But these efforts could also strengthen communities and improve people’s daily lives. There’s no downside to eating fresher food, getting to know our neighbors, and avoiding maddening commutes. Those are all solid preparation for energy and food shortages, economic shocks, and climate tempests to come—and they may help us avoid such a bleak future.

Transition Bristol
Mundy’s party-loving enthusiasm seems infectious. Transition Montpelier, Mundy’s local group, has been in many ways the most successful in and around Bristol. Besides organizing street parties, they’re growing food in allotments—city-owned garden plots that people can sign up to use—and in planters they’re building along the streets. They’re assembling a buyer’s group to build their own renewable power mini-grid, getting solar panels for the neighborhood at a discount, and then divvying up the electricity. And they’re devising their own local currency for Bristol, to support local businesses and strengthen the whole local economy by keeping money circulating in the community.

It’s no surprise that, in 2007, Bristol became the first large city to start the Transition process—it was the 11th official Transition group—it’s regarded as one of the country’s greenest places. A progressive city near the ocean, its hills are dotted with pastel Victorians. In its neighborhoods, the main streets feature organic food shops and cafes serving fair trade coffees. The city council’s sustainability office is in a revamped, energy- efficient, former tobacco warehouse, and out front they have a model home that’s hyper-efficient.

“You can have lots of people who understand how to do stuff–gardening, home energy saving, bicycle repairs … but the magic lies in helping communities get together.”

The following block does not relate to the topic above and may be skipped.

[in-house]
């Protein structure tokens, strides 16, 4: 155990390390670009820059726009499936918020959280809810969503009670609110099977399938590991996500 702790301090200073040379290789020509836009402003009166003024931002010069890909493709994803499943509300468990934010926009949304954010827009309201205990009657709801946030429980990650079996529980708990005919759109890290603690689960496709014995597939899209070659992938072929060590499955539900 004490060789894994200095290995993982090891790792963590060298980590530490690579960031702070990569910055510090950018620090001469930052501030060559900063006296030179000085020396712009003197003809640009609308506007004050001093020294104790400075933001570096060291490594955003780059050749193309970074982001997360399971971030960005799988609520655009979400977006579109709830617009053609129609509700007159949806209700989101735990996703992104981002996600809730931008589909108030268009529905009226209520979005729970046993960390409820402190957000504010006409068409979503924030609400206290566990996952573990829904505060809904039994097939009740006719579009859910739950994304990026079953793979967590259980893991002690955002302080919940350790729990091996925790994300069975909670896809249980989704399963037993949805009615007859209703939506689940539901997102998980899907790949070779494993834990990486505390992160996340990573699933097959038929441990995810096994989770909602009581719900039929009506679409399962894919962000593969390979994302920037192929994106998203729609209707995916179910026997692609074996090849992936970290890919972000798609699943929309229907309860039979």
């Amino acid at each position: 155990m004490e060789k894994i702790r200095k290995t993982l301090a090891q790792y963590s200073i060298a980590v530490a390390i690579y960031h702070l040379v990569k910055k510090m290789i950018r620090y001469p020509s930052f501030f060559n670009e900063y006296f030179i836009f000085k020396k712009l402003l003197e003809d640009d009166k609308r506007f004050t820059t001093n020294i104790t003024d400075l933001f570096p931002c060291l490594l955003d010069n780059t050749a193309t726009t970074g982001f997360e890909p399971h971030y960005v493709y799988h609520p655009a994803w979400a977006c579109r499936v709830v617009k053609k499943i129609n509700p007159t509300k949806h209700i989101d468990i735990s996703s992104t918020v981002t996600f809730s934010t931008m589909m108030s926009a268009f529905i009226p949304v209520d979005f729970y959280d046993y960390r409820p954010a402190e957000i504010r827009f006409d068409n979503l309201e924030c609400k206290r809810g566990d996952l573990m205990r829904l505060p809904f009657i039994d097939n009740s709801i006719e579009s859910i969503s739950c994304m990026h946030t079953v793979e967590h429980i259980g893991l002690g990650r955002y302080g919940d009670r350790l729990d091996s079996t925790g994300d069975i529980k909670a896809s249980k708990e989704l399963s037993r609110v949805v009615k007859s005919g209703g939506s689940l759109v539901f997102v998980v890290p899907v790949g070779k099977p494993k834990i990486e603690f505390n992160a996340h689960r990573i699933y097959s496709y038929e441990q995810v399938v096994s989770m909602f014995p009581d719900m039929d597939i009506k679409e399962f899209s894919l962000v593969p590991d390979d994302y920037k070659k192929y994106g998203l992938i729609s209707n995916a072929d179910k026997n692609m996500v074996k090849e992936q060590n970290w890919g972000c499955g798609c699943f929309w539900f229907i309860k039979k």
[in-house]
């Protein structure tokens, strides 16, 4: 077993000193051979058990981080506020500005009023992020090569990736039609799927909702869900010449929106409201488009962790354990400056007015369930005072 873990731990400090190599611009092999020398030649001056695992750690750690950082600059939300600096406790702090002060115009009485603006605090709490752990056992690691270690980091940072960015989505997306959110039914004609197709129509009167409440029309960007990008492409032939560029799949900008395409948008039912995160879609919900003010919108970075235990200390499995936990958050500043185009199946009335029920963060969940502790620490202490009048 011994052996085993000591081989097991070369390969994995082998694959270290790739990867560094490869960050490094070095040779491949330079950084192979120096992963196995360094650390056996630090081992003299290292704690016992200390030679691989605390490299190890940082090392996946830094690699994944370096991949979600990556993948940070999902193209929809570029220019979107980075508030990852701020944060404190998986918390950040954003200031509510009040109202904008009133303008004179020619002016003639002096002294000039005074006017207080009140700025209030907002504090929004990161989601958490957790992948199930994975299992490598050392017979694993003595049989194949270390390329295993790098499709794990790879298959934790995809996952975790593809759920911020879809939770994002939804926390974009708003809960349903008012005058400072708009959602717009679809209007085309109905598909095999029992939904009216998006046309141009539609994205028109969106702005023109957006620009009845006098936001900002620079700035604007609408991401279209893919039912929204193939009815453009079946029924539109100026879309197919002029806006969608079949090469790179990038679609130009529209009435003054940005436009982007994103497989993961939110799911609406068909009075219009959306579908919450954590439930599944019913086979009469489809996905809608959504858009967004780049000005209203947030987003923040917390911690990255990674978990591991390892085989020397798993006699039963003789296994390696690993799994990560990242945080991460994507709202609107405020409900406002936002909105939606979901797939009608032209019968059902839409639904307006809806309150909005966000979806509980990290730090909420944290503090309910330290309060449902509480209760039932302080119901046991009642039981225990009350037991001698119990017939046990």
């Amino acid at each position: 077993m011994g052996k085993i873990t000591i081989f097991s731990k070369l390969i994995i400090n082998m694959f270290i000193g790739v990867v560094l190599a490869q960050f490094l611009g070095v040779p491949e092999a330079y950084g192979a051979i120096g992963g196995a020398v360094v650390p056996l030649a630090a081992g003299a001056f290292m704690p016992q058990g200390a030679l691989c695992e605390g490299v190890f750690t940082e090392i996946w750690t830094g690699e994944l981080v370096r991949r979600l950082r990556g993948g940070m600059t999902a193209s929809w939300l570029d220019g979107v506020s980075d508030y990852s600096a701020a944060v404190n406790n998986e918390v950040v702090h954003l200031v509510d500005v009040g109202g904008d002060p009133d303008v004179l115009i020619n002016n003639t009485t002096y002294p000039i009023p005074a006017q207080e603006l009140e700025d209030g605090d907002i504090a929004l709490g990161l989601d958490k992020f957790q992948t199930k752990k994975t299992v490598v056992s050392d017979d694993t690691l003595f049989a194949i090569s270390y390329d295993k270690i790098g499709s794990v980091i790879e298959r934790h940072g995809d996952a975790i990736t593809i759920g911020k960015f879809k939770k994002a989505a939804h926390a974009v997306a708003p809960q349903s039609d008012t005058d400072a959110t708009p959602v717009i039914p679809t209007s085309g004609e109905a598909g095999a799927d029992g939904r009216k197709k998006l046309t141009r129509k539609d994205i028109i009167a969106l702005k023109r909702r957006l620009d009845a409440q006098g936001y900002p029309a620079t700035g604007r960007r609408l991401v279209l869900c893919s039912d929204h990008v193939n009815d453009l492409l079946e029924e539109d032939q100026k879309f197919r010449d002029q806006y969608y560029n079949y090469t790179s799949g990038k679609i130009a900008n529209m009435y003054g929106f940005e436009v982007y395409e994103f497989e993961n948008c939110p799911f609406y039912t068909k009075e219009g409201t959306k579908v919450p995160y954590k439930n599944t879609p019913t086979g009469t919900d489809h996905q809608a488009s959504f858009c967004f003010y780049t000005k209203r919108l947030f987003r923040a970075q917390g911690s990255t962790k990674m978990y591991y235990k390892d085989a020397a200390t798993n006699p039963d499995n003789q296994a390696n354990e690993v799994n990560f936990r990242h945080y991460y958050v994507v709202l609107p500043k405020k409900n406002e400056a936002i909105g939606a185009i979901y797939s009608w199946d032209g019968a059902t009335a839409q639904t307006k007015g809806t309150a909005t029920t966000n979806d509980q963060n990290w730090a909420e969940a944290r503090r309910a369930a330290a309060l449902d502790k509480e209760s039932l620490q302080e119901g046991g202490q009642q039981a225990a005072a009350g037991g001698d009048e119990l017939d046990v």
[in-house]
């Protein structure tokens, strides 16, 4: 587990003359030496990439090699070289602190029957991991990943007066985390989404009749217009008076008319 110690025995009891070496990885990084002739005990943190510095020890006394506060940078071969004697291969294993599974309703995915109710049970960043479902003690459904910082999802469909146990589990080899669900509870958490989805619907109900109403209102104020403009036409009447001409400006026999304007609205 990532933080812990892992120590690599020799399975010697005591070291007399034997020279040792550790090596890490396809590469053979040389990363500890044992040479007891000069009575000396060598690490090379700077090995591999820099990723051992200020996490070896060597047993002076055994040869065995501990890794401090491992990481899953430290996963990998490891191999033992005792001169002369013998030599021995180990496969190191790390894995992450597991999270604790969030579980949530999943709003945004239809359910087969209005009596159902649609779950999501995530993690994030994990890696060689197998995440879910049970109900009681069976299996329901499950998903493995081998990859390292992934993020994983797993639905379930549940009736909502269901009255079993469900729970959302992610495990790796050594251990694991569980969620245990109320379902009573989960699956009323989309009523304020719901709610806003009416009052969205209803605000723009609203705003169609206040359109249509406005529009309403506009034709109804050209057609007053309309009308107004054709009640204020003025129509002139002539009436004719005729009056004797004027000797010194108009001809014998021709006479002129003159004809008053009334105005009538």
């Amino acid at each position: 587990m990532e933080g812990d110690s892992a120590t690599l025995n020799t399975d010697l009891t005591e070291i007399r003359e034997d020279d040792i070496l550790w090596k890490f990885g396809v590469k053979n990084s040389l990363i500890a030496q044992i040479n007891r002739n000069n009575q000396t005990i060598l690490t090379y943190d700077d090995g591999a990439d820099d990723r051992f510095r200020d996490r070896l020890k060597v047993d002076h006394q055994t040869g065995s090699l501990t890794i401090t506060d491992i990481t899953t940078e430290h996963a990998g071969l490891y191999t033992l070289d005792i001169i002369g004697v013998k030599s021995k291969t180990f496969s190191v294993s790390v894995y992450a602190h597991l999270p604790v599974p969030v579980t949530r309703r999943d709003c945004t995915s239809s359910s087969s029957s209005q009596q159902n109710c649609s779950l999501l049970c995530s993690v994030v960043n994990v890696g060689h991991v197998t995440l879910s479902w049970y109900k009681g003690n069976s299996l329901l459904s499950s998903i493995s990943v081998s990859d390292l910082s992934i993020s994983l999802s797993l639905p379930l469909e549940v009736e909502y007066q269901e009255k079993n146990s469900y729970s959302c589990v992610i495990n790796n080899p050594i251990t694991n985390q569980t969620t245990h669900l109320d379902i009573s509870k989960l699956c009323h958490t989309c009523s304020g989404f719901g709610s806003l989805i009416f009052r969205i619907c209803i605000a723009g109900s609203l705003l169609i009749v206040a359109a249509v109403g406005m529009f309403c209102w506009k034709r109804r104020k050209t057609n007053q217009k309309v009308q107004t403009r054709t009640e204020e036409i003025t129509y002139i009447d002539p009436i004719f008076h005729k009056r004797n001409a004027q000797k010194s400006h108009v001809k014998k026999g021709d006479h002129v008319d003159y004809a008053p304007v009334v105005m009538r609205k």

More than a dozen Transition groups have sprung up in Bristol’s neighborhoods and surrounding villages, like Portishead and Clevedon. “Our approach [for] how to take Bristol through the Transition process … is to see the city as a network of villages,” says Transition Bristol’s official website. The approach seems to be taking off. Each neighborhood or village group has only a handful of core members, which makes meetings tractable and maintains a focus on a small part of the city that the members know well. A central group for Bristol, and another emerging for the wider area, are clearinghouses for experiences and coordinate efforts among smaller groups.

As of this writing, nearly 300 communities in more than a dozen countries have started their own Transition Town initiatives. The bulk are in the United Kingdom, the United States, Canada, Australia, and New Zealand, but groups are also springing up in Portugal, Italy, Japan, and Chile.

Many have come to Transition groups on a path similar to Mundy’s: They were worried about the environment and wanted to be sustainable, but they didn’t feel they were making much of a difference. Now, instead of worrying, they’re actually doing something.

That’s how it worked for Bill Roberts, a music teacher who’s turned his whole backyard into a garden. He started a Transition initiative in his village, Long Ashton, on the outskirts of Bristol. “I thought for years of joining my local Greenpeace or Friends of the Earth, but I never did,” Roberts says. Those organizations, he says, are “really top-down.”